The Lorax

By Dr. Seuss

Today I saw an ad for a new children’s movie, coming soon! It was colourful, bouncy, environmental… it was Dr. Seuss’ The Lorax.

I love Dr. Seuss. His stories are unique and entertaining. Cat in the Hat, Hop on Pop, Green Eggs and Ham. Who hasn’t read these stories? They’re seminal in the literary development of children, and The Lorax is no different.

To me, The Lorax was the Dr. Seuss story I could never find. I still don’t own it as a story on it’s own – I’m not even sure it exists in it’s own paperback. I first read it in a Seuss treasury, and I found it rather dark. The story opens on a desolate, over-industrialized location, where an unseen man/woman/thing called the Once-ler hides behind bordered windows, but is willing to peer out to tell you a story for the right price.

The story of The Lorax is a tale of industrialization. The land is clean, the colours bright and sunny when an entrepreneur sets up shop, and starts cutting down the valuable¬†Truffula trees for his business. As the business becomes more successful, he starts over-cutting. The eponymous Lorax appears, saying that he speaks for the trees and tells him to stop. But the Once-ler keeps on cutting, slowly developing a great industrial marvel while destroying the land. When the last tree is cut, the Lorax takes all the displaced and harmed animals away where they can’t be hurt anymore.

It’s a simple, but effective story. Watch the colour cues, and the way industrialization is dark while the environment is light. All mixed in with Dr. Seuss’ silly drawings; my favorite is his depiction of the garment the entrepreneur makes.

So, back to the movie. Obviously, since it’s not out yet, I can’t really comment, but I admit that I’m a bit concerned. For more movies, the issue fans have is that you are, inevitably, cutting things out. Whereas with Dr. Seuss, we have proven that an entire story can be told in a 30 minute special. The solution is that a lot of extra padding is added, as evidenced by How the Grinch Stole Christmas or The Cat in the Hat. So far, it’s had mixed results.

The Lorax will be done in animation, rather then real life, and the animation looks good! I admit, I will go see it when it comes out. I’m interested to see how they will interpret the story. There will be padding, for sure. But what will they focus the padding on? Will they keep the ending the same? The ending and the beginning is what makes The Lorax so effective.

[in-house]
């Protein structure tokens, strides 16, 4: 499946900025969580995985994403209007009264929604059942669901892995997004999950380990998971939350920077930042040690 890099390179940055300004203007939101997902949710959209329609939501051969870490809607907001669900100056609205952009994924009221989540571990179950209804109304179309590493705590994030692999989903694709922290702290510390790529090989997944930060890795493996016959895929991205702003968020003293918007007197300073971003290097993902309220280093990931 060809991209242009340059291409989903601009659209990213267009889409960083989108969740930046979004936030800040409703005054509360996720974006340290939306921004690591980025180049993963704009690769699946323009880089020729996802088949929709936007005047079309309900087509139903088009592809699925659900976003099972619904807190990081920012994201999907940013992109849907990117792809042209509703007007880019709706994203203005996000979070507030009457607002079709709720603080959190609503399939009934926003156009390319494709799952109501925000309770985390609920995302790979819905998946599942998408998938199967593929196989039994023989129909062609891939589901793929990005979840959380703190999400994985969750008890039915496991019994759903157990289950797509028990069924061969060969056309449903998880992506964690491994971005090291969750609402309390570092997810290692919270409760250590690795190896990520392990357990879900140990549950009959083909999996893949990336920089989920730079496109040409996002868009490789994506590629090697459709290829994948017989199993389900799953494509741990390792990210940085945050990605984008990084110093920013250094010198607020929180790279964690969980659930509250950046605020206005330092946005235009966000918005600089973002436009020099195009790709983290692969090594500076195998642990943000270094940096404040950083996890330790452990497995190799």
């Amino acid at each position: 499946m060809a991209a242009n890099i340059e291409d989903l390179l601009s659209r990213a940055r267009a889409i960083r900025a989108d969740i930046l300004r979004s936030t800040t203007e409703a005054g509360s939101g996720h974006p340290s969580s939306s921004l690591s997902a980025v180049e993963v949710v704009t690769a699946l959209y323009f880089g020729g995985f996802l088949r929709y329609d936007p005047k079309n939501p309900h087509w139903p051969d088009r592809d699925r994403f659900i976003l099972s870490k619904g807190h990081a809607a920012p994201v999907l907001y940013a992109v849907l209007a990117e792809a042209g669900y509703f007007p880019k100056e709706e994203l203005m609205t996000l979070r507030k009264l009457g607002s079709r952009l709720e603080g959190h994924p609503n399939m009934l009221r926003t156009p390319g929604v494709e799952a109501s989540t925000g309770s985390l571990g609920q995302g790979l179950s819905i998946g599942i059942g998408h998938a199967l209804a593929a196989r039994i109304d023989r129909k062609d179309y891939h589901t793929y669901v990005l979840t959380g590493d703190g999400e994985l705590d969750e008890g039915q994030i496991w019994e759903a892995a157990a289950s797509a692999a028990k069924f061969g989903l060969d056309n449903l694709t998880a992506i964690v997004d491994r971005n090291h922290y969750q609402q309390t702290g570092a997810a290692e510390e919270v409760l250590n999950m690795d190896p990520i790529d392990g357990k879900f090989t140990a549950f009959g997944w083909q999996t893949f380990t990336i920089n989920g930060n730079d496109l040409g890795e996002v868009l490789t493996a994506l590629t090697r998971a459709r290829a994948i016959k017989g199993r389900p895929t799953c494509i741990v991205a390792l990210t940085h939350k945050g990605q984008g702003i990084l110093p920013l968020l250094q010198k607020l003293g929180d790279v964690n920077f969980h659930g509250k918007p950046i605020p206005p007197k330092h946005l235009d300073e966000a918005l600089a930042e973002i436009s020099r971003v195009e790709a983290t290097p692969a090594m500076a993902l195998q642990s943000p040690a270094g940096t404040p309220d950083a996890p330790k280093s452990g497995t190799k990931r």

What do you think? Will you go see The Lorax when it hits theatres? Do you think children’s picture books should be made into movies?

Christmas Specials – How The Grinch Stole Christmas!

Based on the work of Dr Seuss

If you were of the right age (which I am not), you would swoon over the pair of Dr. Seuss and Boris Karloff. Or you would cock your head and go “whaaat?”

For those of you not in the know, Boris Karloff was an actor in the 1930’s who played, among others, the iconic role of Frankenstein’s Monster. Basically, a horror movie actor of extreme popularity. What does this have to do with Dr. Seuss’ How The Grinch Stole Christmas!? Why, he was the narrator! And the Grinch’s voice. And it’s probably the only reason kids today might have any clue who Boris Karloff is. Though, to be fair, at least he’s still known for being mean, green, and terrifying. Or at least green.

How The Grinch Stole Christmas! is one of those classic Christmas specials that should and will never die. It is short, sweet, and captures the story of Dr. Seuss’ story perfectly. We all know the story, and if you don’t then please go watch the video below; we cannot let this travesty continue.

In brief: every Who down in Whoville loved Christmas a lot. But the Grinch who lived just north of Whoville did not. Therefore, he decided it was an excellent idea to steal Christmas by taking all their presents!

Okay, so that doesn’t rhyme very well. Or at all. Luckily, Dr. Seuss’ version is much more readable. But that’s the gist: the Grinch hates Christmas and wants to take it away. Because he especially hates the noise of the presents and the Whos singing, he decides to steal the presents, dressing as Santa Claus to escape notice. When the night is done and he’s about to dump the presents off the mountain, he hears singing; the Whos are singing a welcome to Christmas despite all their presents being gone. Suddenly understanding the meaning of Christmas, the Grinch rides back down the hill, delivering all the presents back to the village folk.

In essence, the story is about the true meaning of Christmas being not in the presents, but in the spirit of the season; the love and giving. It seems simplistic, but who said Christmas had to be complicated? The part where the Grinch’s heart grows is one of my favorite scenes, and I love the “Welcome Christmas” song the Whos sing. There are only three songs in the special, and each one of them has a special place in my heart. That’s what nostalgia does, kids: makes you miss things you see only once a year. But that means it’s working!

The special is faithful to the book with only a few embellishments (like the songs). While I cannot, at all, be considered an expert or even mildly informed in the art of animation, I enjoy what the special has done. The details of the special mimic a Seuss-ian feel, with simple lines and stylistic angles. When the Grinch goes slithering around the floor after presents, you feel kind of creepy, but it’s funny too. If you consider this like a book, then the animation is great, because it can interest young children without overwhelming them with details.

I have not seen specials on television of late, but perhaps I’m missing the proper times and channels. If you happen to see this special when flipping through your local listings, make sure to call your kids and enjoy 30 minutes of the Grinch.

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